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reply to post by beezzer
 





What I don't understand is this constant need to categorize. I don't know this guys' politics, but I'd bet that he's a progressive democrat.


Sorry, I just found that hilarious.

Sentence one states that you don't understand the need to categorize.
Sentence two, you categorize the person into being a progressive democrat with little to base that on.

That's funny.

But I agree, the guy is an idiot and it does have the scent of fascism. Just look at what Nazi Germany was able to do, and get it's civilian population to do, by convincing them that their "enemies" were in fact sub-species of humans.

Then again, the Allies did the same thing referring to the Japanese.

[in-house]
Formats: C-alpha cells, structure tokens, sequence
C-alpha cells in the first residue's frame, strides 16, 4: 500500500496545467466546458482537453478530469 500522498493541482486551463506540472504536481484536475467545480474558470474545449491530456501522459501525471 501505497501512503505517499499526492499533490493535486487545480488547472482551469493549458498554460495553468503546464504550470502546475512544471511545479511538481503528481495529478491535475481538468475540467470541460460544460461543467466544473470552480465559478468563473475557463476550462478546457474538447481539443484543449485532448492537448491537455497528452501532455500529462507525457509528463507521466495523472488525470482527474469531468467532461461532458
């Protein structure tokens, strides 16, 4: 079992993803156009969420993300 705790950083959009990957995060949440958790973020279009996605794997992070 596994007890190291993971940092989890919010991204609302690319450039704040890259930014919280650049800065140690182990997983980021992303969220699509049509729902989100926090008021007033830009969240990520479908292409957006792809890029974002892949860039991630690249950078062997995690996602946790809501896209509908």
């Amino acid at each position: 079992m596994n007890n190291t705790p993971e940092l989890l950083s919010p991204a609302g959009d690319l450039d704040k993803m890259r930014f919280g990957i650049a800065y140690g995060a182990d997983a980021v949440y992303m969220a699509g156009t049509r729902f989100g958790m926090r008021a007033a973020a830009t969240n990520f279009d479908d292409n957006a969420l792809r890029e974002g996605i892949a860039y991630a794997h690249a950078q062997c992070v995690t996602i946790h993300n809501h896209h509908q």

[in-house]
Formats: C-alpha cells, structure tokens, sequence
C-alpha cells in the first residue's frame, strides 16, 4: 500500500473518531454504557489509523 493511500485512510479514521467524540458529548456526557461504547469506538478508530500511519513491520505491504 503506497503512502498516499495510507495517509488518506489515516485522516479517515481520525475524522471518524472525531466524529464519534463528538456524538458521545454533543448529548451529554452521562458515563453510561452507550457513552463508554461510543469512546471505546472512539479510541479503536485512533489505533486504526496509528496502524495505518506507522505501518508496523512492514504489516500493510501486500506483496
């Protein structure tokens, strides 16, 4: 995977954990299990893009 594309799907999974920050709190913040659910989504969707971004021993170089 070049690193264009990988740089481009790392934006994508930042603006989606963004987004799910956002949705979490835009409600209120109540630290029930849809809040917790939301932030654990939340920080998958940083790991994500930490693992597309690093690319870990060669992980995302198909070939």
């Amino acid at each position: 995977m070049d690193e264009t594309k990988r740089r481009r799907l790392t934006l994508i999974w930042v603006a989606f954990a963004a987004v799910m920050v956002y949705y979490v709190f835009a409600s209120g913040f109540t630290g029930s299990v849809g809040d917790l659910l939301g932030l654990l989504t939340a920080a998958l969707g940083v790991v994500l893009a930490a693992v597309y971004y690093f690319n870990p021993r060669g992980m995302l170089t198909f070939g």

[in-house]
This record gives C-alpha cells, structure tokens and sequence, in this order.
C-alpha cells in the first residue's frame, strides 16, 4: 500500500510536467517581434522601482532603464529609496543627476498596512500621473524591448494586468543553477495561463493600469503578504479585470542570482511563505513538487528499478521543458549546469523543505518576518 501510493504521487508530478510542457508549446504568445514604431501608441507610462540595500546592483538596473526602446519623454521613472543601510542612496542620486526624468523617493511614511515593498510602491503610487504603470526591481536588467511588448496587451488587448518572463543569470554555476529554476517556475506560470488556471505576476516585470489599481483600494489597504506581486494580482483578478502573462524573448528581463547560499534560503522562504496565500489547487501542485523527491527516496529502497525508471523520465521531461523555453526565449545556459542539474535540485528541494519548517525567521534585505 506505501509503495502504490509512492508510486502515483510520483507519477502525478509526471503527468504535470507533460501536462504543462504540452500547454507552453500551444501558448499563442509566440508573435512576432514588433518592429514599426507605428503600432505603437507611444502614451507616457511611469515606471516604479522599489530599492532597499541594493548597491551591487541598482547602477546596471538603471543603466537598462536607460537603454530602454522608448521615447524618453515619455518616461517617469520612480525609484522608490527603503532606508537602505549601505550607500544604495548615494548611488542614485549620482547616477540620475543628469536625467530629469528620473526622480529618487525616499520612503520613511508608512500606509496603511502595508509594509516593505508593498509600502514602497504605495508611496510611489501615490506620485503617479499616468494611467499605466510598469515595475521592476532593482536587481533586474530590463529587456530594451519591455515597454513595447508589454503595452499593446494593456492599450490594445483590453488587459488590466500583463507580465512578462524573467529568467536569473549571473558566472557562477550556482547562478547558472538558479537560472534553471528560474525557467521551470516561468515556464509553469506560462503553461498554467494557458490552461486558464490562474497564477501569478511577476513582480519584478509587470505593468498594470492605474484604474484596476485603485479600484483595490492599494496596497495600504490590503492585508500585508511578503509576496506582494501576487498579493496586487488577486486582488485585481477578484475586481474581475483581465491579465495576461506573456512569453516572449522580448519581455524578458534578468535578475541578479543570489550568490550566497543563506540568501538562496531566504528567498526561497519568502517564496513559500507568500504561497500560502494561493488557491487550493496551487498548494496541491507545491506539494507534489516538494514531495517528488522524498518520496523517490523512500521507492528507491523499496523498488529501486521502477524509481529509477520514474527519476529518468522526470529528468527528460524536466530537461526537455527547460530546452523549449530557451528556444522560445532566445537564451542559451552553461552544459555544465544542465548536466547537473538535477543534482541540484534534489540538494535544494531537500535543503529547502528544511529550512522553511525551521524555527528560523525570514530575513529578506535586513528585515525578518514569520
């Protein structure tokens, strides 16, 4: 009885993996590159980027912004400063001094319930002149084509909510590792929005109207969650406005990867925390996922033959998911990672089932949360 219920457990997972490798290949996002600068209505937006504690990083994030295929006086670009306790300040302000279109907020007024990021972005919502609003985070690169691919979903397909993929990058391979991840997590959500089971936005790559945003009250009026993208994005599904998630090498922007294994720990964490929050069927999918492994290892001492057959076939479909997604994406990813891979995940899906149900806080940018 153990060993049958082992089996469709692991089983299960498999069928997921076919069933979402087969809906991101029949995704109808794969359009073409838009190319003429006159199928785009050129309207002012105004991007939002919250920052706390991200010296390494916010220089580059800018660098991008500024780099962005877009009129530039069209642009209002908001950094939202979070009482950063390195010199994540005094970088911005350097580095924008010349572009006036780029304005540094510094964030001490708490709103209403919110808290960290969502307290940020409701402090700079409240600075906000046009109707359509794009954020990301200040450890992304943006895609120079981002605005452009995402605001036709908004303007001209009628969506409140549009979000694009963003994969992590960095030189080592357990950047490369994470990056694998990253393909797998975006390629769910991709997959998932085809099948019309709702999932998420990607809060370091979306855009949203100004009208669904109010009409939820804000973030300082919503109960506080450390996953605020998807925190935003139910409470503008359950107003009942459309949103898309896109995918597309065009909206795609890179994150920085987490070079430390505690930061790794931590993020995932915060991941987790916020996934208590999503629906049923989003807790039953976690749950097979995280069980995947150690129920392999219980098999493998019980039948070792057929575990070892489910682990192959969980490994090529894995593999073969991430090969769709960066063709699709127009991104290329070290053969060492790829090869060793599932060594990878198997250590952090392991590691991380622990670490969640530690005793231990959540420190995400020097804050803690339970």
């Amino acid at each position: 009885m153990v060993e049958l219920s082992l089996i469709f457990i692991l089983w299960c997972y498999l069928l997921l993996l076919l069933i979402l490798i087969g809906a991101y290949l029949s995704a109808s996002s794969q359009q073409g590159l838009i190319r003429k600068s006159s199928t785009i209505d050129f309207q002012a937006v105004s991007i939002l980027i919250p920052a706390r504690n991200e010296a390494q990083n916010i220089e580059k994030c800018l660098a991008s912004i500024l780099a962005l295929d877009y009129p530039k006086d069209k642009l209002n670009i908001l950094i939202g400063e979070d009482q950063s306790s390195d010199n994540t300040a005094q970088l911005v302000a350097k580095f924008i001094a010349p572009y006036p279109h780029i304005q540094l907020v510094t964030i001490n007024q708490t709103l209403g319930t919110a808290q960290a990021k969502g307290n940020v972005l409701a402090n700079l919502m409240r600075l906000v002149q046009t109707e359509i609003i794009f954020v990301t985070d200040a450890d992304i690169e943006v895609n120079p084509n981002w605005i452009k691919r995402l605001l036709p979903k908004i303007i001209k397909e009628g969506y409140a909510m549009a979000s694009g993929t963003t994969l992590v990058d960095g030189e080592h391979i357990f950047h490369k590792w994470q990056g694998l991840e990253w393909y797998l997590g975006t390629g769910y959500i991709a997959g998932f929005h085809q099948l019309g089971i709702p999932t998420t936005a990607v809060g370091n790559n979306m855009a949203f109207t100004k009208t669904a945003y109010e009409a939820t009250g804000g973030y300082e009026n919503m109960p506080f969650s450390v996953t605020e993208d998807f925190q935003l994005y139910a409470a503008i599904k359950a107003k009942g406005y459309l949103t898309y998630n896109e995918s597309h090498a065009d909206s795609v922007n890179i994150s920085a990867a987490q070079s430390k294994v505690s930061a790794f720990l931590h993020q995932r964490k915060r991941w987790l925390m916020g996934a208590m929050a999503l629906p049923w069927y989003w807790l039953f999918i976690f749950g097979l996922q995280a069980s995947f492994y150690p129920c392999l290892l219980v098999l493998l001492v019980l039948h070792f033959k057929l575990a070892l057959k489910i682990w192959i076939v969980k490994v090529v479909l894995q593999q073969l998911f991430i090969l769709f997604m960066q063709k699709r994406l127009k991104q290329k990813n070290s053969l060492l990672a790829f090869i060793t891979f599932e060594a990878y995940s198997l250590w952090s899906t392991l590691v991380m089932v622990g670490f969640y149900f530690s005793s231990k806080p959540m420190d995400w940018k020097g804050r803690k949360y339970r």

posted on Dec, 7 2011 @ 10:50 AM
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reply to post by phishyblankwaters
 


Oh, you pointed it out before he had a chance to see it for himself. Spoilsport



posted on Dec, 7 2011 @ 10:56 AM
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Originally posted by TXRabbit
This argument could go on for days.

Food for thought though. I live in a part of Texas that saw a large influx of Katrina victims (tm) coming from NOLA. Most of them were given places to live while they collected their "assistance" checks. Most of them are still here.